The expanded capacity of the Panama Canal means more potential destinations for shipping vessels going in both directions. One of the most anticipated effects of the expansion project was the significant increase in shipping traffic volume at ports along the East Coast and in the Gulf of Mexico, as container ships from Asia sought more direct access to East Coast markets.
The results we’ve seen over the first two and a half years since the opening of the new Panama Canal locks have been right in line with these predictions. According to Argelis Moreno de Ducreux, head of the Panama Canal Authority’s Liner Services Segment, August of 2018 set a new record for monthly container tonnage passing through the Canal. In addition, the average container ship size has increased by 28 percent, mostly due to the passage of Post Panamax ships. Post Panamax vessels have a capacity of approximately 12,500 TEU’s compared to the Panamax vessels at approximately 4,500 TEU’s.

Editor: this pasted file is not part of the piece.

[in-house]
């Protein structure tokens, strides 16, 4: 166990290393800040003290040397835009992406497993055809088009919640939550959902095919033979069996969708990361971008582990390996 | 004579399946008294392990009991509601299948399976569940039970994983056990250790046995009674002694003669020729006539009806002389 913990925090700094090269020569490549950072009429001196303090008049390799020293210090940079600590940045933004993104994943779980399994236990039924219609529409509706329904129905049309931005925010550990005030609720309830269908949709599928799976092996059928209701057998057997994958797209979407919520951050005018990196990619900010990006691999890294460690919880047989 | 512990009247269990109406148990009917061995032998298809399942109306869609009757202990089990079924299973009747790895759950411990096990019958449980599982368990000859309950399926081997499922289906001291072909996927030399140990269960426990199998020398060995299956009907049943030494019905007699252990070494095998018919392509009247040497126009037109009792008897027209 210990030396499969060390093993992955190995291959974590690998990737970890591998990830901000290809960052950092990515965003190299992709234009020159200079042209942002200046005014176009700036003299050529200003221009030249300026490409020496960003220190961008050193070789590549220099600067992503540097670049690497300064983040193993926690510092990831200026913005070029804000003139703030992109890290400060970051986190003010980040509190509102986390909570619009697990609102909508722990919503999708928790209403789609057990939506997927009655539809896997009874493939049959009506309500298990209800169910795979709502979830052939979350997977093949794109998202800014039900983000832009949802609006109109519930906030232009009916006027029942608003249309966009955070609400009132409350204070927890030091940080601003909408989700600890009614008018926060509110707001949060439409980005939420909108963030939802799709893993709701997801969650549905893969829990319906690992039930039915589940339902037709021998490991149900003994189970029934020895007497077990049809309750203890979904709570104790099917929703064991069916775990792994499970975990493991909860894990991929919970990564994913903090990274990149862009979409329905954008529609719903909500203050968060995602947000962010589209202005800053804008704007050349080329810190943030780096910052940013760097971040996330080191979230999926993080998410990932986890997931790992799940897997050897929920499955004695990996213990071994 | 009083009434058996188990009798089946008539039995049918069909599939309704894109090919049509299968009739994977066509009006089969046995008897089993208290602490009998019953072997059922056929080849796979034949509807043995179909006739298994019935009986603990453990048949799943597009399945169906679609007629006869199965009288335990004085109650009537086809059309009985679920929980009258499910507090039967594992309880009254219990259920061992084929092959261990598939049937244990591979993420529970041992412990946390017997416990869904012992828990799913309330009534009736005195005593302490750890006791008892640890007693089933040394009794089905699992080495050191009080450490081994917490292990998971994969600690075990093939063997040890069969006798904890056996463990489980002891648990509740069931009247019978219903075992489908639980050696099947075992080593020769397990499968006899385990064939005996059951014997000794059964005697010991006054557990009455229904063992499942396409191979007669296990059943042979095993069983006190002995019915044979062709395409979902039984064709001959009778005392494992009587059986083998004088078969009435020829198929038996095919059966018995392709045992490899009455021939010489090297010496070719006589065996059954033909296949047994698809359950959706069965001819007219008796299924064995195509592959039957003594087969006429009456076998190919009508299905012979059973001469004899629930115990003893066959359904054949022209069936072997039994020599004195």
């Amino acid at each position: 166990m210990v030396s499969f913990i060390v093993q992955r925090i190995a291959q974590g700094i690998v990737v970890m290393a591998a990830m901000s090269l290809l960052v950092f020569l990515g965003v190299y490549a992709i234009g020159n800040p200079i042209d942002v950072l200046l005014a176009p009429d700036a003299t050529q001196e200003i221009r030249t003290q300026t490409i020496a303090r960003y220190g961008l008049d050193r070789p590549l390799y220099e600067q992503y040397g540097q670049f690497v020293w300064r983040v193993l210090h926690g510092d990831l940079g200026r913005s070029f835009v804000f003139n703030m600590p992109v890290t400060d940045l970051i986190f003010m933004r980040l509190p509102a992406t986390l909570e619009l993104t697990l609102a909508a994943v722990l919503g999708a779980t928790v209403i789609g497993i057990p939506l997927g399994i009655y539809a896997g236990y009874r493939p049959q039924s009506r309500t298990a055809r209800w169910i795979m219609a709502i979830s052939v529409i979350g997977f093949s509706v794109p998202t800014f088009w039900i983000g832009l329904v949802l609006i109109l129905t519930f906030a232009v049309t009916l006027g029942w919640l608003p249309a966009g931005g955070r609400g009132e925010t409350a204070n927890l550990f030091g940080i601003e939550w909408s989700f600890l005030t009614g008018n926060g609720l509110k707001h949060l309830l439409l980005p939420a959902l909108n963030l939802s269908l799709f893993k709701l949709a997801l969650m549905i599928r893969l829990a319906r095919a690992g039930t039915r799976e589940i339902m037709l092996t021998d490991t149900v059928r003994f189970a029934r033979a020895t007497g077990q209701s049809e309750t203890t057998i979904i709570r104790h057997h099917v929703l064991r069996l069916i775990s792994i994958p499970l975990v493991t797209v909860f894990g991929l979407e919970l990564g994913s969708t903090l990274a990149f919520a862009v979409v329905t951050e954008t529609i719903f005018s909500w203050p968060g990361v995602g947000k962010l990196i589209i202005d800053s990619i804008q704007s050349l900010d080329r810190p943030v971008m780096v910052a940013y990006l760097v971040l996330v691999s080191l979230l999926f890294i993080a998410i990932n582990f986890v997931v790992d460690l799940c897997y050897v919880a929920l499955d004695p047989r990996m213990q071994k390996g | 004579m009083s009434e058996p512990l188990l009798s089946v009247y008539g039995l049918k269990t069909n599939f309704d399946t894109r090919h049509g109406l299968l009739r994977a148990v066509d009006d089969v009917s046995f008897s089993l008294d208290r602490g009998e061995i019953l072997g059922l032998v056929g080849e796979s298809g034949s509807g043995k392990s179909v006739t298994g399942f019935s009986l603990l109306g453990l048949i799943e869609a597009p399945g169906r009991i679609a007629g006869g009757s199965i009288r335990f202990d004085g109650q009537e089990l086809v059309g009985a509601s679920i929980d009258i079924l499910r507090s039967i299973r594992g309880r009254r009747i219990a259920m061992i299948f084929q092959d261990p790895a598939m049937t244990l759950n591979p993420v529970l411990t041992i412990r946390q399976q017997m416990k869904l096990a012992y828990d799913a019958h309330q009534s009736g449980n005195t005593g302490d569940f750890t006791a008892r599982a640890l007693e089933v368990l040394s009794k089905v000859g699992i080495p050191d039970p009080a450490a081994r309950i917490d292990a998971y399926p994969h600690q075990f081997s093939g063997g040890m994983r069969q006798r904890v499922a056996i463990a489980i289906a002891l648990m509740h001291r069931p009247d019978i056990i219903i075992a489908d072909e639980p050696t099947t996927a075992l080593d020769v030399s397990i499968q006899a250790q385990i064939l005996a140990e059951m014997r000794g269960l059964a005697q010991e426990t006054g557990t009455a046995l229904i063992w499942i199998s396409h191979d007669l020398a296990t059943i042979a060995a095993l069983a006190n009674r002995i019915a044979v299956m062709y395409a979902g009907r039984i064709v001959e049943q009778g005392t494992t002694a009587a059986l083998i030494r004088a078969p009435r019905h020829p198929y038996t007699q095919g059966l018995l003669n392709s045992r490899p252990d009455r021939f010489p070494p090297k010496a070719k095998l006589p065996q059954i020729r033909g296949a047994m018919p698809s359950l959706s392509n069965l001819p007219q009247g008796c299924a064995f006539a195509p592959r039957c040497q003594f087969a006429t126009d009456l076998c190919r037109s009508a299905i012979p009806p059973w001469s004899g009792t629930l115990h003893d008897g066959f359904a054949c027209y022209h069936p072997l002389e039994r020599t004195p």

While there has been some concern that this could mean diminished traffic at West Coast ports, so far these fears have not materialized. The ports of Los Angeles and Long Beach, Oakland, and Seattle/Tacoma all posted significant year-over-year gains in total container traffic in both 2017 and 2018.
The increased traffic to East Coast ports has been a major boon to the industrial real estate in both gateway and inland port markets, as more and more logistics warehouse space is needed to accommodate the increased incoming and outgoing cargo. In virtually all cases, this has gone hand in hand with infrastructure upgrades to more efficiently link sea ports to Class I rail and finally to truck chassis for final drayage to warehouses or fulfillment centers (in the case of e-Commerce).